My Education: AA in Business Administration
My Prior Experience: I started as a customer service representative for a large data processing firm. From there I became an account specialist, then migrated to service quality, all within the same company. I subsequently moved to a project management position in another department.
My Company: My company processes financial transactions. Some examples of these are credit card transactions, prepaid transactions, and check acceptance.
Job/Career Overview: As a project manager, my duties are varied depending on the focus and scope of a particular project. One of these duties is to participate in the creation of requirements documentation. This documentation defines the scope of what we are trying to do, what changes need to be made to accomplish the goal, and things that are specifically not included as part of the project.
In my position, I am tasked with handling multiple projects at once. In many cases, each project may be in a different stage of development. This requires you to be organized and able to switch gears quickly.
Since I work in a global organization, formal in person meetings are uncommon. Most exchanges are through conference calls, email, and instant messaging. This requires attention to detail to make sure that what you are conveying is understood by all parties within the project team.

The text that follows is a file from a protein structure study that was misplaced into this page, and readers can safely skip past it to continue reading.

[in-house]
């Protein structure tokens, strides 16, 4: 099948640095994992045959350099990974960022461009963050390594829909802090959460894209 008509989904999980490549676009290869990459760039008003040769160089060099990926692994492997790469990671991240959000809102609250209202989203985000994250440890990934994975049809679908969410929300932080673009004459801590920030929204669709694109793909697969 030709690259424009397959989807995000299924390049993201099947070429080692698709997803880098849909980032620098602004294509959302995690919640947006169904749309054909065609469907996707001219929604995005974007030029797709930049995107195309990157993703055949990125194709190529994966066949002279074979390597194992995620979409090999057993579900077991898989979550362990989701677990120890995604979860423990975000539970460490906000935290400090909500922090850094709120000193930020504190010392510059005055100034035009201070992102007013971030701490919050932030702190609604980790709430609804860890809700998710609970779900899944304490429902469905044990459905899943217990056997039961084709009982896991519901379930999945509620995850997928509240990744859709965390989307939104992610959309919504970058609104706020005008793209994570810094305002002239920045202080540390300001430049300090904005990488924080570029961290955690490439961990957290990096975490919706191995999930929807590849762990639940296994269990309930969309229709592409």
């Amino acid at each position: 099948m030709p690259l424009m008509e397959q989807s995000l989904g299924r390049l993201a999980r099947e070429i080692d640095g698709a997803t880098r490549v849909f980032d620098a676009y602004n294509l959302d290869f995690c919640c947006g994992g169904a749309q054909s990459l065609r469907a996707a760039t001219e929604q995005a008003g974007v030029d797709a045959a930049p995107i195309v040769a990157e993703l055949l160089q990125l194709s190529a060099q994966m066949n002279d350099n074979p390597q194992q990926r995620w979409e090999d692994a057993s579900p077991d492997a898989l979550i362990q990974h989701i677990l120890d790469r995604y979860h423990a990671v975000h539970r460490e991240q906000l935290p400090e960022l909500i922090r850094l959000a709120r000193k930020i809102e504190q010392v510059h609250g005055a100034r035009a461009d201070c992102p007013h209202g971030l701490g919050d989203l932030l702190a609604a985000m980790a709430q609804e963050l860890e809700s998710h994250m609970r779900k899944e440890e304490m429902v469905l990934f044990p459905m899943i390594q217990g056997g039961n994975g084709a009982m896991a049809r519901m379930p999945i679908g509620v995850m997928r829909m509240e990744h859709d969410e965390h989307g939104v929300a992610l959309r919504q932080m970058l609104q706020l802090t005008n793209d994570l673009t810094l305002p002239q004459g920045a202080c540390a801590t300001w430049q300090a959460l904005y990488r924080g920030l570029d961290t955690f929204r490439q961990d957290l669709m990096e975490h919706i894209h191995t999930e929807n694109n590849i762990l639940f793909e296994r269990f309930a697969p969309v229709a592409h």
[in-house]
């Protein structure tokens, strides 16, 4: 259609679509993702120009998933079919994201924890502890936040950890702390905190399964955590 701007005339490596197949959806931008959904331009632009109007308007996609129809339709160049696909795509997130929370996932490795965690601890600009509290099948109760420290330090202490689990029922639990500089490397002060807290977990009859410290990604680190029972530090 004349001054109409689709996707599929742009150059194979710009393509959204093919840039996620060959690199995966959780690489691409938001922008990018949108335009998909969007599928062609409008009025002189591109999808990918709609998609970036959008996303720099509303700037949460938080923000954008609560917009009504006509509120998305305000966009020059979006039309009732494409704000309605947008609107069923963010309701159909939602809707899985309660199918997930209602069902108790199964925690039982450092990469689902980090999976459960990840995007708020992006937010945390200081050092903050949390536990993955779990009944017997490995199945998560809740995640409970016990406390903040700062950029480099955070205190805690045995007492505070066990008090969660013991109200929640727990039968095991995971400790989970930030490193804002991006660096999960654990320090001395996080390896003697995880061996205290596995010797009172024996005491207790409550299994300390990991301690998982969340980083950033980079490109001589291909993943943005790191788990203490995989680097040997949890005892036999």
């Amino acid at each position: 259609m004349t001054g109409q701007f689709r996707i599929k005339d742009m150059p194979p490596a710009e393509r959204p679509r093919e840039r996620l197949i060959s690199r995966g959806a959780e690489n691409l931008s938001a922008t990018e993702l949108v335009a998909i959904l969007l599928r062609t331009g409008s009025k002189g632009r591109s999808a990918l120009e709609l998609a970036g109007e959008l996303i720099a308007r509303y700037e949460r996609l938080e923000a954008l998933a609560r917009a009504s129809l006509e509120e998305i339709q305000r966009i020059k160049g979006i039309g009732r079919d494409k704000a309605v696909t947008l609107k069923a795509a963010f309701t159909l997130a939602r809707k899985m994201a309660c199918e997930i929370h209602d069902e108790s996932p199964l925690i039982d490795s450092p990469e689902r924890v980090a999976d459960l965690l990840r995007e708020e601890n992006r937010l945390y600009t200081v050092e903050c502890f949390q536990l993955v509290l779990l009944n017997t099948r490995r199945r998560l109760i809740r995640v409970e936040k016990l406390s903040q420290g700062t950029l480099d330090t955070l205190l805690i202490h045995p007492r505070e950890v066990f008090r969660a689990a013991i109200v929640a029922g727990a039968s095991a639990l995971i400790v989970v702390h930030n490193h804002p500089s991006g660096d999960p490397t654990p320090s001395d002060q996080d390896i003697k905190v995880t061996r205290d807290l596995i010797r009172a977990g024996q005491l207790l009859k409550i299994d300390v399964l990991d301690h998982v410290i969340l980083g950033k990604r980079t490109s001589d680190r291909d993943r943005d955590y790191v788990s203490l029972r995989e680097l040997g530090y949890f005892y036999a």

Another part of the position is to coordinate many different departments and make sure that each change they make is not adversely impacting another group. For example, there have been situations where a small name change on a report caused a very large issue in the accounting department because of a macro they used indexed on that field. Since there wasn't coordination between all of the groups for that change, there was a negative impact.
I rate this career 8 out of 10.
The best part of my job is that I get to work with a large group of people and develop relationships throughout a project's life cycle. Additionally, it is very rewarding to be able to manage and implement a project successfully, on time, and on budget.
One downside to the career is that I can be placed under very tight deadlines, which makes it difficult to follow as closely to the proper process as I should. This can lead to issues later.
I would suggest taking courses in project management to learn the techniques you will need in the field. This will position you into a situation where you only need to learn the specifics of the company you are working for, rather than the entire project management process.
I would also advise someone going into the project management field to learn from other people in the field. Network and find out what they have found success with and what didn't work well. Finally, I would suggest to constantly think outside of the box. There are many times where creative solutions help to make the process run more smoothly.